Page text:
The Civil War in Texas: An Exhibit from the Texas State Library and Archives

Before the War | 1860: Big Trouble | Secession! | 1861: Opening Act | Dissent

1862: Fiery Trial | 1863: The Tide Turns | 1864: No Way Out | End of the Ordeal | Further Reading


Charles Løvenskiold to Edward Clark, October 10, 1861

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Charles Lovenskold to Edward Clark, October 1861

that he will be charged with on his Pay Roll. In other cases
they are taken for the very same reasons and sold to citizens at
an advance as a speculation, or perhaps too often even,
to raise the “wind” and “whiskey.” The next thing is, that
when you inspect a company after six months [sic] service, you
find 2/3 of the arms “lost or stolen.” By law strictly
enforced, as I before suggested, this could be remedied. You
might also impose heavy penalties on any citizen who would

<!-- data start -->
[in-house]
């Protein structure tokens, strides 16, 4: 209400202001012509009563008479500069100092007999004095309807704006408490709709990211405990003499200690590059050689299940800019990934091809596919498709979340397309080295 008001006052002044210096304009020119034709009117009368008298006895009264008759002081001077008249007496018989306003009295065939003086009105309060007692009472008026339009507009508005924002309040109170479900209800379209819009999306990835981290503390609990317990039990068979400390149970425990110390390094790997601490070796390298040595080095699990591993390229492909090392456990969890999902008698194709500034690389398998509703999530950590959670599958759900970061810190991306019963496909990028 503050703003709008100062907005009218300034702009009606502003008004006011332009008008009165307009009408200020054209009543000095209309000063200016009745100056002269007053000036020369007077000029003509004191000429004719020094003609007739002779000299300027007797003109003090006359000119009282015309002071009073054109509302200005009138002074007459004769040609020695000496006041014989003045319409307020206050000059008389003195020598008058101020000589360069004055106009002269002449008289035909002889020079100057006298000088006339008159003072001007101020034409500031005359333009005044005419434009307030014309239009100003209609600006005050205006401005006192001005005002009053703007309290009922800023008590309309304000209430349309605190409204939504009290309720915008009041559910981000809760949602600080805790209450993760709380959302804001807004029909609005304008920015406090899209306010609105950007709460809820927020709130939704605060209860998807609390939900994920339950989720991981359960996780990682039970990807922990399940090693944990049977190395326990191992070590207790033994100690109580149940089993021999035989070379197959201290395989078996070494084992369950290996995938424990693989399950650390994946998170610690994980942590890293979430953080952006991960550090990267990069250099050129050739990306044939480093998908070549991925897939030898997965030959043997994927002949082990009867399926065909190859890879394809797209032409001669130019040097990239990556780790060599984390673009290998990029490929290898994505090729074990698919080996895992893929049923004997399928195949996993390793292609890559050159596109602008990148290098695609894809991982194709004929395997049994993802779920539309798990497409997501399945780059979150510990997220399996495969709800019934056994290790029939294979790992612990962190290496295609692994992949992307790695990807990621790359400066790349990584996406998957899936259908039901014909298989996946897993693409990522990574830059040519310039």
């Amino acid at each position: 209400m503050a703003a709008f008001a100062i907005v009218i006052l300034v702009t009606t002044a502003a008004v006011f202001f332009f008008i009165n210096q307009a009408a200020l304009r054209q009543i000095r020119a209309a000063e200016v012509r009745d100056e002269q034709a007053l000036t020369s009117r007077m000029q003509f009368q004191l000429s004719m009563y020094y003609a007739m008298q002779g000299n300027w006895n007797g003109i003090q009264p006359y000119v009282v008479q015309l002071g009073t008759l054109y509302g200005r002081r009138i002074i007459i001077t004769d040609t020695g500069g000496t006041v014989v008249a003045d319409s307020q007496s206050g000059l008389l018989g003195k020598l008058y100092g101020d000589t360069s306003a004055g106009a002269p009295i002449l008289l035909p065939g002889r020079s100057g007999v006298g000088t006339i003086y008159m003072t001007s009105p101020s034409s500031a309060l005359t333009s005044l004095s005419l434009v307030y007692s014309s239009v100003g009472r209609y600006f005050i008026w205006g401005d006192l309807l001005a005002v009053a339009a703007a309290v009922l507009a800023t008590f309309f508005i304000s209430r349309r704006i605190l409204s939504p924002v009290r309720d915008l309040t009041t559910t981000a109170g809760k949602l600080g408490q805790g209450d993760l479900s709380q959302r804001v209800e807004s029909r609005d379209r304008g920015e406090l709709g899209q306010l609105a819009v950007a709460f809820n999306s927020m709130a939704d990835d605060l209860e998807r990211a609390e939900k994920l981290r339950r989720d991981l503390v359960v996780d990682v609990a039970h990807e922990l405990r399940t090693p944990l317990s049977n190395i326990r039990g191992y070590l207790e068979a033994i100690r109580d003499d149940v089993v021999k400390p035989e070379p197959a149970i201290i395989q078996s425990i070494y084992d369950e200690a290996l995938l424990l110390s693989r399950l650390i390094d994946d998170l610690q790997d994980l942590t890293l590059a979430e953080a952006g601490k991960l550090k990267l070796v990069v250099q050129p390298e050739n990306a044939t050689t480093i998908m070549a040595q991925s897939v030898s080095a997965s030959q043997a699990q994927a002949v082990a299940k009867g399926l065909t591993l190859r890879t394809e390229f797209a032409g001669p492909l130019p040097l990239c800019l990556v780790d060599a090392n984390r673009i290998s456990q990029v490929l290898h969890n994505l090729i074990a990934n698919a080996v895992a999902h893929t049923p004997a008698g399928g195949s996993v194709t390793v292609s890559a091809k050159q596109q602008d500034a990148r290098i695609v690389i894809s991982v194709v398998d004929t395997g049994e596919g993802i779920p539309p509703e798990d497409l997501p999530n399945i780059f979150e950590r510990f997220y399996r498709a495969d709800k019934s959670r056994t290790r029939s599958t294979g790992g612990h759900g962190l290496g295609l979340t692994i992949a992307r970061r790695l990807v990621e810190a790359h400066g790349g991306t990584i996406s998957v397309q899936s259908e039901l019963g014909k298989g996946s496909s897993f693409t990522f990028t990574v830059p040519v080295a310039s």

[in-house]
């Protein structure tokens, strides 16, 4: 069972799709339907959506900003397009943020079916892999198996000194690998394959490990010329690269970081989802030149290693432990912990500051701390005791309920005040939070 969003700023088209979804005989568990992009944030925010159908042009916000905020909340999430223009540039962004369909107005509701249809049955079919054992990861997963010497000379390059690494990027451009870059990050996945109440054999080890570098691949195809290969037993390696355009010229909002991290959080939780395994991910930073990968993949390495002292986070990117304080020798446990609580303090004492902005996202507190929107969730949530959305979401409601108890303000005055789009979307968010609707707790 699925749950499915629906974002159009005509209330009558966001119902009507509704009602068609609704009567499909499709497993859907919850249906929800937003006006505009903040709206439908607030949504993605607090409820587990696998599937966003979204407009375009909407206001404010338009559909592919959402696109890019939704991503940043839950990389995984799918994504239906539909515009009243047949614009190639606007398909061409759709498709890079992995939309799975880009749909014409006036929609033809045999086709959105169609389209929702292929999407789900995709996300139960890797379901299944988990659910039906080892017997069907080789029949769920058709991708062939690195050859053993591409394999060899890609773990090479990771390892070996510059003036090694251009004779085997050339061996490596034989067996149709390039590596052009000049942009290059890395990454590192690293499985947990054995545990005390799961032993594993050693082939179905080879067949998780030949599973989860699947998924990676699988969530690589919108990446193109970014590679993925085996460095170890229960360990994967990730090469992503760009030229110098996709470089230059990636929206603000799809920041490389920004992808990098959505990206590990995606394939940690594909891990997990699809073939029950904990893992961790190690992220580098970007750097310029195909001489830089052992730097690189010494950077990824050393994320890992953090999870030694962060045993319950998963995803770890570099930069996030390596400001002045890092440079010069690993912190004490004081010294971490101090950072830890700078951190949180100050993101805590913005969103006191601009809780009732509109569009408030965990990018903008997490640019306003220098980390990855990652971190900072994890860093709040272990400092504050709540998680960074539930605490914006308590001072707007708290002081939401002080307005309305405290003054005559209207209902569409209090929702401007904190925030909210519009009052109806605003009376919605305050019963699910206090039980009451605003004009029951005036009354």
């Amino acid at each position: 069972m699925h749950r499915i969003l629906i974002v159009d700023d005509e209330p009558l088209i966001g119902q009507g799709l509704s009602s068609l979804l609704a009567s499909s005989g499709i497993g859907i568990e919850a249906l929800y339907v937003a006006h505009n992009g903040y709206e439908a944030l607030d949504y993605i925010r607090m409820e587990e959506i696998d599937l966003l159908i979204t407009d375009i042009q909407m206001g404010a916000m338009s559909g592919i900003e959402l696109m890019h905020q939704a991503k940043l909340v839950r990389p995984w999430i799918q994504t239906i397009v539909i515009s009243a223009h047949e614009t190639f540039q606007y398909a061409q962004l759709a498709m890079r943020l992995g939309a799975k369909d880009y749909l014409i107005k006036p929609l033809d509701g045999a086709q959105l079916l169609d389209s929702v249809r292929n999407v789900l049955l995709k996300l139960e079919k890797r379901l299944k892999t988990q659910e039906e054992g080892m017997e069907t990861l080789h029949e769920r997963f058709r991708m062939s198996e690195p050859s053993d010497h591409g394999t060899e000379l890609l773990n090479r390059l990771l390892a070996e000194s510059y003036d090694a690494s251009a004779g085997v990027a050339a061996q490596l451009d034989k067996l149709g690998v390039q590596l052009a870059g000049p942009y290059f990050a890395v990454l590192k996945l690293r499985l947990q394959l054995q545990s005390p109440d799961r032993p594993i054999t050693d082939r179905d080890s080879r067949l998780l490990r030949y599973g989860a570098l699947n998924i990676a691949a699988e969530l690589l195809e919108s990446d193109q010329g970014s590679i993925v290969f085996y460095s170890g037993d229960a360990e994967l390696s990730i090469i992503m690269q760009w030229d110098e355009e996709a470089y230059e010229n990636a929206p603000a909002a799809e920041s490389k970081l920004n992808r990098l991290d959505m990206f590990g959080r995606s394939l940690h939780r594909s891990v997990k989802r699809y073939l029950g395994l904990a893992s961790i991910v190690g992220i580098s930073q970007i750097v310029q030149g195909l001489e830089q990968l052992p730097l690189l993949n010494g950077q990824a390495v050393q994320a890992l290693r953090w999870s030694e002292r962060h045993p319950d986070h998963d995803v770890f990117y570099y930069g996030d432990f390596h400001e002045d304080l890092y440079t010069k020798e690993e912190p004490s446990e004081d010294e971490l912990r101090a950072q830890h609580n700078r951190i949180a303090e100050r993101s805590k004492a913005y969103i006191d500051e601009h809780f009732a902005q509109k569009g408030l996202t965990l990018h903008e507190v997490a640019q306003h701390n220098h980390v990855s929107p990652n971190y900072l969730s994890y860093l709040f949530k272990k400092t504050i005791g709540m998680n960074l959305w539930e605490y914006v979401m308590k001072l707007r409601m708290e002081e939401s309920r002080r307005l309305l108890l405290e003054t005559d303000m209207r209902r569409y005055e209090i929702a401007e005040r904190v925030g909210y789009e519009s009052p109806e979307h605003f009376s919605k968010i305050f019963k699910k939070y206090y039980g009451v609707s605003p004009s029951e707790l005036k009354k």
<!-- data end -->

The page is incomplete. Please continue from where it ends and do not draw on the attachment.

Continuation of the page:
trade or barter with a soldier for arms, accoutrements and
ammunition, and declare null and void all such sales.

Since my last to you, there are [sic] no additional news.
The confederate court is in session here; Judge Devine presiding,
B.F. Neal, Clerk; West District Atty. Mr Giddings of San
Antonio arrived last night. There are no arms to be had in
Tamaulipas owing to the internal Revolution. Fixed am-
munition and Powder however might be obtained from Governor
Vidauri at Monterey, but whether of good quality or not,
I am not informed. Coffee and Provisions are now
in Matamoras in abundance, but prices have not come down
much. For cash, coffee can be bought at 23 cts by the quantity[.]

As regards the Salt Lake, I have prosecuted my
enquiries still further, and find nothing to change or modify
the opinions heretofore expressed upon the subject.

I have the honor, to be Sir,
very respectfully
Your obt Sevt
Chas Løvenskiold

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Charles Løvenskiold to Edward Clark, October 10, 1861. Records of Governor Edward Clark.

Page last modified: February 19, 2016